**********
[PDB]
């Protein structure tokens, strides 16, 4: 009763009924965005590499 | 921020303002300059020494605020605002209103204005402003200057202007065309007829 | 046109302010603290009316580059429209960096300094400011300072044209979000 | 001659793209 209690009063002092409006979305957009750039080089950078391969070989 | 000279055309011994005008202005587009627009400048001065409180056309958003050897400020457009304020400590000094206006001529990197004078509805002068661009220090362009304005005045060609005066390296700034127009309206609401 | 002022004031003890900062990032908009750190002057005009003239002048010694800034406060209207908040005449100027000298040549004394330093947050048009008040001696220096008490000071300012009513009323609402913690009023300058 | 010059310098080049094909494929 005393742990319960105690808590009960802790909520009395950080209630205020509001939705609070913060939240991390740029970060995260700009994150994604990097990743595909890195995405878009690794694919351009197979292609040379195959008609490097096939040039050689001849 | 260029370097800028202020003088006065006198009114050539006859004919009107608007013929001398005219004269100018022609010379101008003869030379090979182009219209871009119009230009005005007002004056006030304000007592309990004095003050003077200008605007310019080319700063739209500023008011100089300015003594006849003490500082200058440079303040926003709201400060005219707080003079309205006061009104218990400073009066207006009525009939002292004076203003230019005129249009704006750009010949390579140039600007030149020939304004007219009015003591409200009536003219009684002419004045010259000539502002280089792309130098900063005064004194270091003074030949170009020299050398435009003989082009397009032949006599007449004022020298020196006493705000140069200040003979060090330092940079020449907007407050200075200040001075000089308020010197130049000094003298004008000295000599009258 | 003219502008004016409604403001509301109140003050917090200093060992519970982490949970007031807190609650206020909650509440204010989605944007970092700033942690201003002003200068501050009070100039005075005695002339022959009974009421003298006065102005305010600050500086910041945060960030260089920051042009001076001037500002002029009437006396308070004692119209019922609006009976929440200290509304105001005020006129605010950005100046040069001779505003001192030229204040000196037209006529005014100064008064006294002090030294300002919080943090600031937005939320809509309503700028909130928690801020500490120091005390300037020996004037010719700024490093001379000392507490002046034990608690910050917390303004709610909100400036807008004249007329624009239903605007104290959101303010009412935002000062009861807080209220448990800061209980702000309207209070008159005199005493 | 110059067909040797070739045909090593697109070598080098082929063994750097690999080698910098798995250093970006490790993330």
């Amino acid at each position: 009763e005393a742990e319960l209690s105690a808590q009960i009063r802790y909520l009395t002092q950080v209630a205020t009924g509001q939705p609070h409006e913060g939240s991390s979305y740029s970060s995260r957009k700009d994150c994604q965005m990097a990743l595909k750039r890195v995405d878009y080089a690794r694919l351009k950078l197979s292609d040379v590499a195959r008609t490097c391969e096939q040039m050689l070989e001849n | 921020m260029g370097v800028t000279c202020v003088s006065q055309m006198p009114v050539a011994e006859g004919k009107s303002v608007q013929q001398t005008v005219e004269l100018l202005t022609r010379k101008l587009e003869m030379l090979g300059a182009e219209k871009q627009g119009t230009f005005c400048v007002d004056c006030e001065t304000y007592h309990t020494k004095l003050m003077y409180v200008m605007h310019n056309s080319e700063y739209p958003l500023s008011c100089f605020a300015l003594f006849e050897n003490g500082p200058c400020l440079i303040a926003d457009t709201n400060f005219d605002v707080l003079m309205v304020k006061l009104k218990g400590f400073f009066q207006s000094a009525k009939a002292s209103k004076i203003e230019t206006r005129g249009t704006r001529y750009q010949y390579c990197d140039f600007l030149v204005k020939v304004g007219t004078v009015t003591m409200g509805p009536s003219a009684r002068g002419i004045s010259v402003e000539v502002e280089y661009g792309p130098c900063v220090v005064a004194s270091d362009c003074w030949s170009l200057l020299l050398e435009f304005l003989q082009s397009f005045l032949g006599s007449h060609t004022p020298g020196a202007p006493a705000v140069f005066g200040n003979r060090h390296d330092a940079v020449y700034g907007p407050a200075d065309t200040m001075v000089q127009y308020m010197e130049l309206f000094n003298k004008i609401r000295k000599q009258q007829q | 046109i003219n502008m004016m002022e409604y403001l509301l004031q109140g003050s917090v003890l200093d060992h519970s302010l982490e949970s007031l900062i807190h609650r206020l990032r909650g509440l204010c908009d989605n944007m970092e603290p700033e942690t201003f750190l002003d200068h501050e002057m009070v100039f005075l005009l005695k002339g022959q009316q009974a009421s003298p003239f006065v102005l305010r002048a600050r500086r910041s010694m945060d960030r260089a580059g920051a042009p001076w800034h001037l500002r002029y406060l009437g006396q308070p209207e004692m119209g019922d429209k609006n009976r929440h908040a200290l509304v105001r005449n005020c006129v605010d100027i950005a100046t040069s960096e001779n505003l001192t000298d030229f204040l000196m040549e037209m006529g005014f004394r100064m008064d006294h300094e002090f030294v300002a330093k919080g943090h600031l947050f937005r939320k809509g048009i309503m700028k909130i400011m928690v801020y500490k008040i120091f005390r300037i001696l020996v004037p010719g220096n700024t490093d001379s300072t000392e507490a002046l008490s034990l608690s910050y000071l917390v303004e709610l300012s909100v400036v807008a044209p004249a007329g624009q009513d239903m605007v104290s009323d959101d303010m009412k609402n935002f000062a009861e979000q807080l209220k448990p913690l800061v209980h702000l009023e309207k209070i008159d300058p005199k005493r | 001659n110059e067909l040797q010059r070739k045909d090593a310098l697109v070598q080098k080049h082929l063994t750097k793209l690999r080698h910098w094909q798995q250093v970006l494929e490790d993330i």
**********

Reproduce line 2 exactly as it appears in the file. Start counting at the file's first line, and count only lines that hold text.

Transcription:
């Protein structure tokens, strides 16, 4: 009763009924965005590499 | 921020303002300059020494605020605002209103204005402003200057202007065309007829 | 046109302010603290009316580059429209960096300094400011300072044209979000 | 001659793209 209690009063002092409006979305957009750039080089950078391969070989 | 000279055309011994005008202005587009627009400048001065409180056309958003050897400020457009304020400590000094206006001529990197004078509805002068661009220090362009304005005045060609005066390296700034127009309206609401 | 002022004031003890900062990032908009750190002057005009003239002048010694800034406060209207908040005449100027000298040549004394330093947050048009008040001696220096008490000071300012009513009323609402913690009023300058 | 010059310098080049094909494929 005393742990319960105690808590009960802790909520009395950080209630205020509001939705609070913060939240991390740029970060995260700009994150994604990097990743595909890195995405878009690794694919351009197979292609040379195959008609490097096939040039050689001849 | 260029370097800028202020003088006065006198009114050539006859004919009107608007013929001398005219004269100018022609010379101008003869030379090979182009219209871009119009230009005005007002004056006030304000007592309990004095003050003077200008605007310019080319700063739209500023008011100089300015003594006849003490500082200058440079303040926003709201400060005219707080003079309205006061009104218990400073009066207006009525009939002292004076203003230019005129249009704006750009010949390579140039600007030149020939304004007219009015003591409200009536003219009684002419004045010259000539502002280089792309130098900063005064004194270091003074030949170009020299050398435009003989082009397009032949006599007449004022020298020196006493705000140069200040003979060090330092940079020449907007407050200075200040001075000089308020010197130049000094003298004008000295000599009258 | 003219502008004016409604403001509301109140003050917090200093060992519970982490949970007031807190609650206020909650509440204010989605944007970092700033942690201003002003200068501050009070100039005075005695002339022959009974009421003298006065102005305010600050500086910041945060960030260089920051042009001076001037500002002029009437006396308070004692119209019922609006009976929440200290509304105001005020006129605010950005100046040069001779505003001192030229204040000196037209006529005014100064008064006294002090030294300002919080943090600031937005939320809509309503700028909130928690801020500490120091005390300037020996004037010719700024490093001379000392507490002046034990608690910050917390303004709610909100400036807008004249007329624009239903605007104290959101303010009412935002000062009861807080209220448990800061209980702000309207209070008159005199005493 | 110059067909040797070739045909090593697109070598080098082929063994750097690999080698910098798995250093970006490790993330």